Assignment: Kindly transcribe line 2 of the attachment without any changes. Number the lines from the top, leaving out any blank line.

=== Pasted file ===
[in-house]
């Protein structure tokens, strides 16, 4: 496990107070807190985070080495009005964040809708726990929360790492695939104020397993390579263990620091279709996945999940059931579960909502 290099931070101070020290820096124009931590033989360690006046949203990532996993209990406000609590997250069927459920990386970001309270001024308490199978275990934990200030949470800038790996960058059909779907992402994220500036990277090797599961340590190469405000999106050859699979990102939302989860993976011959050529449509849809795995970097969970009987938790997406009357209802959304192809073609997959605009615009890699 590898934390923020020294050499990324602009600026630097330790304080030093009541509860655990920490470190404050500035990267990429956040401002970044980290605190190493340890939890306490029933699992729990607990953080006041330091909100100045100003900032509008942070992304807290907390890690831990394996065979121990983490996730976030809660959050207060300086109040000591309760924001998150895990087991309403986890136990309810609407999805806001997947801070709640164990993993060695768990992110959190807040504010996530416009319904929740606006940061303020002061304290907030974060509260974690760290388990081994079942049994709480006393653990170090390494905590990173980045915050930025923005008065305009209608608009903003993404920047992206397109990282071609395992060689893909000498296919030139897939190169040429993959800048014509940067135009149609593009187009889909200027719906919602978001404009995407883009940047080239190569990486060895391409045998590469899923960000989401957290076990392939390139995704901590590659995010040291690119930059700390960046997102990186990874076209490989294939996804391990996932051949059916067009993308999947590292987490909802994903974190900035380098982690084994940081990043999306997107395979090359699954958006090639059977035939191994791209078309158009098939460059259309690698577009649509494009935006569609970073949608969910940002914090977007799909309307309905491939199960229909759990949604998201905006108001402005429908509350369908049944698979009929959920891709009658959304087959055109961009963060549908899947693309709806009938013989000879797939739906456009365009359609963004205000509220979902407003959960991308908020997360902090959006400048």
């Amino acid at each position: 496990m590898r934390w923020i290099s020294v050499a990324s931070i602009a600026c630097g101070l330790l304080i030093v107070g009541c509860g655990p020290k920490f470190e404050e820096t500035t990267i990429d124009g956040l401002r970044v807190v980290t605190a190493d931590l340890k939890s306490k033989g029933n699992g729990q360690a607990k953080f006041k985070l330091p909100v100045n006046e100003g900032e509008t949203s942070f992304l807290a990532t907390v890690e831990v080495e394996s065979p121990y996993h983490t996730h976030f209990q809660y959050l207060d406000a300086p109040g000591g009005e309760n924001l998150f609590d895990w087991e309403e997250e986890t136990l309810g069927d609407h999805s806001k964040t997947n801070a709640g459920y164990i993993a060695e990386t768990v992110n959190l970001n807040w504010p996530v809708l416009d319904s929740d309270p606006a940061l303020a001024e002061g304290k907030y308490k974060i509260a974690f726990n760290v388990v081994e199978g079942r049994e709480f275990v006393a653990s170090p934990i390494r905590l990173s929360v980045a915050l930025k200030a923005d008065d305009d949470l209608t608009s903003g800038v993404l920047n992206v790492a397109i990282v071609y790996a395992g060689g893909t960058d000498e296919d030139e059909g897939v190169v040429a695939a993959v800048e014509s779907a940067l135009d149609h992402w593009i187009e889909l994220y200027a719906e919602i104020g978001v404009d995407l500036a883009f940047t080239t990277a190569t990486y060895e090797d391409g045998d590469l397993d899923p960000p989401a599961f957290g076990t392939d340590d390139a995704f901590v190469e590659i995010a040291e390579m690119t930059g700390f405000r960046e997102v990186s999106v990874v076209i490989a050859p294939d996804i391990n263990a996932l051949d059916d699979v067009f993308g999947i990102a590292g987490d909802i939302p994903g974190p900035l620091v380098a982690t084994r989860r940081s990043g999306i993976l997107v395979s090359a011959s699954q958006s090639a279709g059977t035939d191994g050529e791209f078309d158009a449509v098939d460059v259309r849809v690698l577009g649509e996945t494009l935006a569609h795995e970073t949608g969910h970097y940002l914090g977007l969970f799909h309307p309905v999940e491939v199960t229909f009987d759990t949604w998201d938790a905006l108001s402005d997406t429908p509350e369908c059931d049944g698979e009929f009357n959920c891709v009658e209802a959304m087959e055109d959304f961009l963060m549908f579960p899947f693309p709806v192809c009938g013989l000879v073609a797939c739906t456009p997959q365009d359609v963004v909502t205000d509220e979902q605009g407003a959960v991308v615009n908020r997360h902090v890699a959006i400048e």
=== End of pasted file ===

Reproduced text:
């Protein structure tokens, strides 16, 4: 496990107070807190985070080495009005964040809708726990929360790492695939104020397993390579263990620091279709996945999940059931579960909502 290099931070101070020290820096124009931590033989360690006046949203990532996993209990406000609590997250069927459920990386970001309270001024308490199978275990934990200030949470800038790996960058059909779907992402994220500036990277090797599961340590190469405000999106050859699979990102939302989860993976011959050529449509849809795995970097969970009987938790997406009357209802959304192809073609997959605009615009890699 590898934390923020020294050499990324602009600026630097330790304080030093009541509860655990920490470190404050500035990267990429956040401002970044980290605190190493340890939890306490029933699992729990607990953080006041330091909100100045100003900032509008942070992304807290907390890690831990394996065979121990983490996730976030809660959050207060300086109040000591309760924001998150895990087991309403986890136990309810609407999805806001997947801070709640164990993993060695768990992110959190807040504010996530416009319904929740606006940061303020002061304290907030974060509260974690760290388990081994079942049994709480006393653990170090390494905590990173980045915050930025923005008065305009209608608009903003993404920047992206397109990282071609395992060689893909000498296919030139897939190169040429993959800048014509940067135009149609593009187009889909200027719906919602978001404009995407883009940047080239190569990486060895391409045998590469899923960000989401957290076990392939390139995704901590590659995010040291690119930059700390960046997102990186990874076209490989294939996804391990996932051949059916067009993308999947590292987490909802994903974190900035380098982690084994940081990043999306997107395979090359699954958006090639059977035939191994791209078309158009098939460059259309690698577009649509494009935006569609970073949608969910940002914090977007799909309307309905491939199960229909759990949604998201905006108001402005429908509350369908049944698979009929959920891709009658959304087959055109961009963060549908899947693309709806009938013989000879797939739906456009365009359609963004205000509220979902407003959960991308908020997360902090959006400048």